You’ve played your part, given it your best shot and now it is time to detach yourself emotionally from the process. When you commit 110% it can be tough .

Before I used be on “tender hooks” waiting for the result, which normally doesn’t really happen me any more. Now when the presentation is over, that is it for me. We’ll wait to hear and if enough time passes and we haven’t heard I will push for feedback (it’s amazing how often you never get feedback, which I am convinced is an Irish thing – one crew actually admitted to me that they were just looking for new ideas!!) and that is it.

When we win it is fabulous and when we lose then try not to take it too personally, it could be for one 1,000 different reasons.. At least always give yourself the best chance of winning and learn what you can, so you can be better the next time.

Today we made a great pitch (at least that’s what we thought!), which we put an incredible amount of time, effort and ourselves into. We went through the whole emotional rush and now we are in that “after” place – totally exhausted!

Will we win the account? Who knows.. but I reckon we have a good chance! The great news is that we have another pitch to start into tomorrow!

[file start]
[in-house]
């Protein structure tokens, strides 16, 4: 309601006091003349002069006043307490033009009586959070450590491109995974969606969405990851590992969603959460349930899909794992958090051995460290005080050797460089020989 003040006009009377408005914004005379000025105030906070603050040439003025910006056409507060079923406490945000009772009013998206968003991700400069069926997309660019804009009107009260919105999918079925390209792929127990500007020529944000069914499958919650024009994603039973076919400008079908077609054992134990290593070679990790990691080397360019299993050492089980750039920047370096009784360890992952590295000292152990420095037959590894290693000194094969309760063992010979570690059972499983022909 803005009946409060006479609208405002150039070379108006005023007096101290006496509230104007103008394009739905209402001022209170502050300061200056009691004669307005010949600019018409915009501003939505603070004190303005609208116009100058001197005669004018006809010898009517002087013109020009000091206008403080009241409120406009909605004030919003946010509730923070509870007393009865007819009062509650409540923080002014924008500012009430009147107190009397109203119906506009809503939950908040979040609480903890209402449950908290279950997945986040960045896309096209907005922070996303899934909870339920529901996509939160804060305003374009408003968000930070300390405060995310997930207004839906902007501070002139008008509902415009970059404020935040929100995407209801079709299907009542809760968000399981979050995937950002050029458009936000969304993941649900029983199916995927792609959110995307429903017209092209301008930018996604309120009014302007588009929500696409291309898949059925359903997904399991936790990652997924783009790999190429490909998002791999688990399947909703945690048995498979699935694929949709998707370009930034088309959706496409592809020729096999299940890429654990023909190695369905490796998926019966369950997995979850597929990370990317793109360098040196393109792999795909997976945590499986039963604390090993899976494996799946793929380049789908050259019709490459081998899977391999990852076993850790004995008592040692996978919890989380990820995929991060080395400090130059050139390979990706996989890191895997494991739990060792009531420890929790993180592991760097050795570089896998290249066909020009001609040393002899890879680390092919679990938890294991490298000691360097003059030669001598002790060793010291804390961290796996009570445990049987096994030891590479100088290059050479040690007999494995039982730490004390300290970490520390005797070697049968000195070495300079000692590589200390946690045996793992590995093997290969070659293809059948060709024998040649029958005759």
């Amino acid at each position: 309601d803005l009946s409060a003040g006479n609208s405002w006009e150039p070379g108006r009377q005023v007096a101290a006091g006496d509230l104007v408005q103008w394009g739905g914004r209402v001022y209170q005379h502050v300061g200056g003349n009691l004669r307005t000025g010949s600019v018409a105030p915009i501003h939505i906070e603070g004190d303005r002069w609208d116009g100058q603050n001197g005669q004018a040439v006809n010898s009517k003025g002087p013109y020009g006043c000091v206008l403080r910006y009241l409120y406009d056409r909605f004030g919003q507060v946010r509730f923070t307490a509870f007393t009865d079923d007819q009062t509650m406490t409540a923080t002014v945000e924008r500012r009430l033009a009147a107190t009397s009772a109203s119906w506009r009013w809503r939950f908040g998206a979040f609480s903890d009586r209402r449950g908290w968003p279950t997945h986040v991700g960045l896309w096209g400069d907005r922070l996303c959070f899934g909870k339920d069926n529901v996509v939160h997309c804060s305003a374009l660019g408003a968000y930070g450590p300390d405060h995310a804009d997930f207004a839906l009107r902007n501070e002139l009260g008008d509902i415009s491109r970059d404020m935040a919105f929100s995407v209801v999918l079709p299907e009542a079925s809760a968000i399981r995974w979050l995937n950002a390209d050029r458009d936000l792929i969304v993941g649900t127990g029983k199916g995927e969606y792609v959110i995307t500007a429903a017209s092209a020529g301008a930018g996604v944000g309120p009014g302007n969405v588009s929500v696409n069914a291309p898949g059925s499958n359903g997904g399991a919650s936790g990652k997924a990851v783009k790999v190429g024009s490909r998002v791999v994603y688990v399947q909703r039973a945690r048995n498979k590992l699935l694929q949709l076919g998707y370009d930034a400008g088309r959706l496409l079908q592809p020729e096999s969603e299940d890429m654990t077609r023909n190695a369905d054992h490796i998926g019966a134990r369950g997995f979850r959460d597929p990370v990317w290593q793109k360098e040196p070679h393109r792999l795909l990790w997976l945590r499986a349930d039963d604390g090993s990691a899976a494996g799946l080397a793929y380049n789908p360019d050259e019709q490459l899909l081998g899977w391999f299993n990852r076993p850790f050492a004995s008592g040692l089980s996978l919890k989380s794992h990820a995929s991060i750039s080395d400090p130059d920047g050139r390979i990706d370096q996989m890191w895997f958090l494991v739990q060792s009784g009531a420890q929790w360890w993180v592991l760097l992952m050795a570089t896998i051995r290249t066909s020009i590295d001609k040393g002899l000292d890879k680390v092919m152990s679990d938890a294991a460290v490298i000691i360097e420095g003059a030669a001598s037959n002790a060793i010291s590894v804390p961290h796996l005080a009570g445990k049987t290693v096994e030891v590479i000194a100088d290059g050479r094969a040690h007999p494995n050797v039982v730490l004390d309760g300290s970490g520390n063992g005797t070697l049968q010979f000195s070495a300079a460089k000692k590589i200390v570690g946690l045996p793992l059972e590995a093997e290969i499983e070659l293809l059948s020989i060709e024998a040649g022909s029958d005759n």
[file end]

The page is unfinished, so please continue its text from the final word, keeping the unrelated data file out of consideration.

Donald Draper from Mad Men made it look too easy!

Greg Canty is a partner of Fuzion Communications

Ronseal – What does your tin say about you?

January 16, 2011
Fuzion - Ronseal, what does your tin say about you

What does your tin say about you?

At Fuzion we always use the fabulous line made famous by Ronseal, “It Does What it says on the Tin” as part of our work with clients.

PR is about your reputation and before we spend a lot of time, effort and resources bringing attention to our clients we try to make sure that they “look the part” before this happens.

It is really important that your logo, your printed materials and your whole on-line presence including your website, facebook and twitter accounts all reflect your business properly. This even comes down to the photo you might use for yourself on your profile pictures on your website or LinkedIn.

It is frightening how quick a prospective customer will judge you and your business based on initial impressions formed from your website or other materials. Your website is like a silent salesman, with prospects entering this “showroom” except here you don’t see them or get a chance to watch their reaction and influence them.

Before choosing to use a supplier do you check their website or make a quick judgement about someone based on their business card? The scary thing is that someone could have you fully assessed without ever speaking to you – and you knew nothing about it?

Is it time to have a good look at your tin?

Greg Canty is a partner of Fuzion Communications